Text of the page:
Gauging the Effects of North Carolina Tax Reform

Friday, May 25, 2018
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On May 14, 2018, roughly 75 people gathered at the Rizzo Center in Chapel Hill for the 2018 North Carolina Tax Reform Summit. The event was hosted by the UNC Tax Center, an affiliated center of the Kenan Institute of Private Enterprise.

A highlight of the day-long conference was a luncheon keynote by U.S. Sen. Thom Tillis. Sen. Tillis noted that when he became speaker of the North Carolina House of Representatives in 2011, his objective was to make North Carolina’s tax code more competitive with those of neighboring states. At the time, he said, North Carolina had the worst tax burden in the Southeast.

Today, Forbes magazine ranks the state as the best for business and Site Selection awarded it the magazine’s 2017 Prosperity Cup.

Tillis also shared a few observations on the new federal tax code. He said that it provides greater opportunities for U.S. corporations to do business at home and that two-thirds of families will receive a tax cut.

Barry Boardman, the North Carolina General Assembly’s chief economist, gave an overview of significant changes to the state tax code. Boardman said his office estimates that 123 changes had measurable impacts. The state now has the lowest corporate tax rate in the South and among the lowest in the country.

Sen. Phil Berger, North Carolina Senate president pro tem, shared some results of the state’s tax reform. “Growth in employment and total wages was solid last fiscal year,” he said, “and we expect it to continue at a similar pace this year.”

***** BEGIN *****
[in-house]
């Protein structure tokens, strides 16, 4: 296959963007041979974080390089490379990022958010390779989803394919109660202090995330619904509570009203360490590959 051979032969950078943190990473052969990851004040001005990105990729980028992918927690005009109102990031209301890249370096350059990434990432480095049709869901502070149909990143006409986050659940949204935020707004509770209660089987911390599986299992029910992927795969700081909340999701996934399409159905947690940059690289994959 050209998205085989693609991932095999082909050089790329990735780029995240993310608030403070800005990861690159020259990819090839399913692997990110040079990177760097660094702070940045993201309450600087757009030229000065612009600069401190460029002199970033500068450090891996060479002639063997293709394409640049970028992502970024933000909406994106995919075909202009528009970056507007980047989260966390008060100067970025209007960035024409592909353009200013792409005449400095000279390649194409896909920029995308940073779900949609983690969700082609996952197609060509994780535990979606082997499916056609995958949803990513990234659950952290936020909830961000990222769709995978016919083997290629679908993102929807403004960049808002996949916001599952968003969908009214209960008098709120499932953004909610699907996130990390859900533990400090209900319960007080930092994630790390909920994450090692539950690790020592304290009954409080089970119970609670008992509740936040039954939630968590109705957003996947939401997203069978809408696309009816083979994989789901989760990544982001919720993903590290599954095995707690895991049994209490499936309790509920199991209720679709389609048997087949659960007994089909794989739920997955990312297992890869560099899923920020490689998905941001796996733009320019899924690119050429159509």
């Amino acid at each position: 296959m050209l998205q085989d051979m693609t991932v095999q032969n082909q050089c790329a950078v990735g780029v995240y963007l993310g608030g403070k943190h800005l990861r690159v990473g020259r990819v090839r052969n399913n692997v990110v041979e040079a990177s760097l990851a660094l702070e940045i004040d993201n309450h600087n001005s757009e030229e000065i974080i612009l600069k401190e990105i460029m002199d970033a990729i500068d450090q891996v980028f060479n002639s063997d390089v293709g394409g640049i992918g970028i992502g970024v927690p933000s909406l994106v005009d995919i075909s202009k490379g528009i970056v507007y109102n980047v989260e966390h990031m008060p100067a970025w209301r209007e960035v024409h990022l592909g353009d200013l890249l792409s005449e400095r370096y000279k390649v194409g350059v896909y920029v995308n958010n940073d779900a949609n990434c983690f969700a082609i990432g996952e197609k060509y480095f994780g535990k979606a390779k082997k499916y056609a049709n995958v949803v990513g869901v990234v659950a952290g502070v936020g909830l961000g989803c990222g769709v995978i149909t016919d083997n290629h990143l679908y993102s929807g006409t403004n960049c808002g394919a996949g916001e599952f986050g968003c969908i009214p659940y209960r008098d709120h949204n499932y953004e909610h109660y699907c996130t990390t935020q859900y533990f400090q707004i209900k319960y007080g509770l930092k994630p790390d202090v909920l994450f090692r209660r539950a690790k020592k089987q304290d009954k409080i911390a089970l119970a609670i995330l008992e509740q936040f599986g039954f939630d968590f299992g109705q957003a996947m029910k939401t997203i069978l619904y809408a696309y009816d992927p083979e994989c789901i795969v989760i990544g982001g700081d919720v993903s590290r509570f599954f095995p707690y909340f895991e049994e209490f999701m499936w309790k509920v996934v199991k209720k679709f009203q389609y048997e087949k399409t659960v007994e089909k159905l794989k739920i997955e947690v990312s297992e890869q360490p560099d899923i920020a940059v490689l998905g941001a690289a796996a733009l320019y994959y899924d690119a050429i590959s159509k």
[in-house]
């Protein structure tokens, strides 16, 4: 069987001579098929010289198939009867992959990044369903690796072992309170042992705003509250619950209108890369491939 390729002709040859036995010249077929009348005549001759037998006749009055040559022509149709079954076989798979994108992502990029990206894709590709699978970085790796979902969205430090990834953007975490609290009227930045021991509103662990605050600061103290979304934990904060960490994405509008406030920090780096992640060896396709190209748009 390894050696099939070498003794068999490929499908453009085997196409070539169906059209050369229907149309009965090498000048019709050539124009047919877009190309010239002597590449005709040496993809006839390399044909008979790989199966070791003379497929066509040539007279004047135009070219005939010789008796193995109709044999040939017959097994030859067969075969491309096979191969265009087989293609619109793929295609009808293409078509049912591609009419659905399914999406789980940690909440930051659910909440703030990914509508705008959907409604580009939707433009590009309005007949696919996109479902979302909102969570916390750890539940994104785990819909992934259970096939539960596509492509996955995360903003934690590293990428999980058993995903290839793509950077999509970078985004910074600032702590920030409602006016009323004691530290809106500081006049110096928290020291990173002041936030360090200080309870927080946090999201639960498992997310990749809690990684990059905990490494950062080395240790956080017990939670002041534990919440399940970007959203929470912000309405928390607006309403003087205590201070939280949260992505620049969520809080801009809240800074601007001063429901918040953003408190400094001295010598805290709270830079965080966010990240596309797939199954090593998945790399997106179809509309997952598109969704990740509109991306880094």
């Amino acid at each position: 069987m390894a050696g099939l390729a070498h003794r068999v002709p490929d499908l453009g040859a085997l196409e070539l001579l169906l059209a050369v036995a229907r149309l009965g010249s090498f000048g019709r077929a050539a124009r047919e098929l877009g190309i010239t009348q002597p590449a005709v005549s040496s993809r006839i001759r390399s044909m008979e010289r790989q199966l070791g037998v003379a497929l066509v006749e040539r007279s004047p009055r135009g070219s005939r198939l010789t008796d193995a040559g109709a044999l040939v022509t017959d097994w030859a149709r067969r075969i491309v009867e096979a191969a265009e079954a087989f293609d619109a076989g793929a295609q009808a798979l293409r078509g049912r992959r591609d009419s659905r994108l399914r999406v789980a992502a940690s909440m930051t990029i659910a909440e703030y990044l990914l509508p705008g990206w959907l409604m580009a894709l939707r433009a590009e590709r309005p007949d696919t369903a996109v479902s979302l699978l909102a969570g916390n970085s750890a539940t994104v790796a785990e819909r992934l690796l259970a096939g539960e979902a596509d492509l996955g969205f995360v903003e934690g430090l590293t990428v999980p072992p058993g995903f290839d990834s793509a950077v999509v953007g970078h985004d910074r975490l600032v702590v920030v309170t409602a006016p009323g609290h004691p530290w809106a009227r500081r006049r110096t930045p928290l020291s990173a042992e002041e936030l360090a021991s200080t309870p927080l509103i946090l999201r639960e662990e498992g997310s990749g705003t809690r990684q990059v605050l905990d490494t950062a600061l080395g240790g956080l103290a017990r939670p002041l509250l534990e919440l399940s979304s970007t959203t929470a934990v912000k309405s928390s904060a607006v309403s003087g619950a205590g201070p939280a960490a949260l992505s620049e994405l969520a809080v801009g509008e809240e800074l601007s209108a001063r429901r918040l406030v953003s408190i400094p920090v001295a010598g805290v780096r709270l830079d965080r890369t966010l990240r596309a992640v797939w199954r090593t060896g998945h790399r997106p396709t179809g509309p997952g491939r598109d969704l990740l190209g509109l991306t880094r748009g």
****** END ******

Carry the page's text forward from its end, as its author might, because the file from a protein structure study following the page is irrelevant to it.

Berger noted that from 2012 to 2015, North Carolina had the highest median household income growth in the country. In 2012, the state ranked 46th in median household income; in 2016, it ranked 37th. This constituted a net increase of $12,231 per household.

In his presentation, North Carolina Sen. Jay Chaudhuri offered some cautionary words about tax reform measures, saying that their effects on the budget must be taken into consideration. Cutting education and health care, said Chaudhuri, “will result in balancing the budget on the backs of the middle class and the working poor.”

North Carolina must invest in schools, he said, pointing out that the state is 37th in teacher pay and 39th in per-student spending. Chaudhuri further urged investment in job training skills and rural broadband access.

Two panel discussions offered additional perspectives on tax reform. Among the questions asked of panelists in corporate tax was whether tax reform had been needed in North Carolina. The consensus was that yes, it had been. Michael Boykin of Grant Thornton LLP offered that the state had relied excessively on both corporate and individual income taxes, and therefore reform was necessary.

A second panel offered a perspective from accounting and economics research. Among the questions posed was whether the outcomes of tax reform can be measured accurately. Juan Carlos Suárez Serrato, a professor of economics at Duke University, said that effects can take up to 10 years to play out fully. Professor Suárez Serrato also noted that while state tax rate reductions have been tied to many outcomes like economic growth, one recent finding ties them to increased income inequality. Jeff Hoopes, a professor of accounting at the Kenan-Flagler Business School at UNC-Chapel Hill, emphasized that discerning a causal relation between changes in tax policy and economic outcomes is difficult for a number of reasons, including the lack of a natural control group, the concurrent enactment of non-tax laws, and subsequent changes to the tax laws themselves.

The day wrapped up with a networking reception.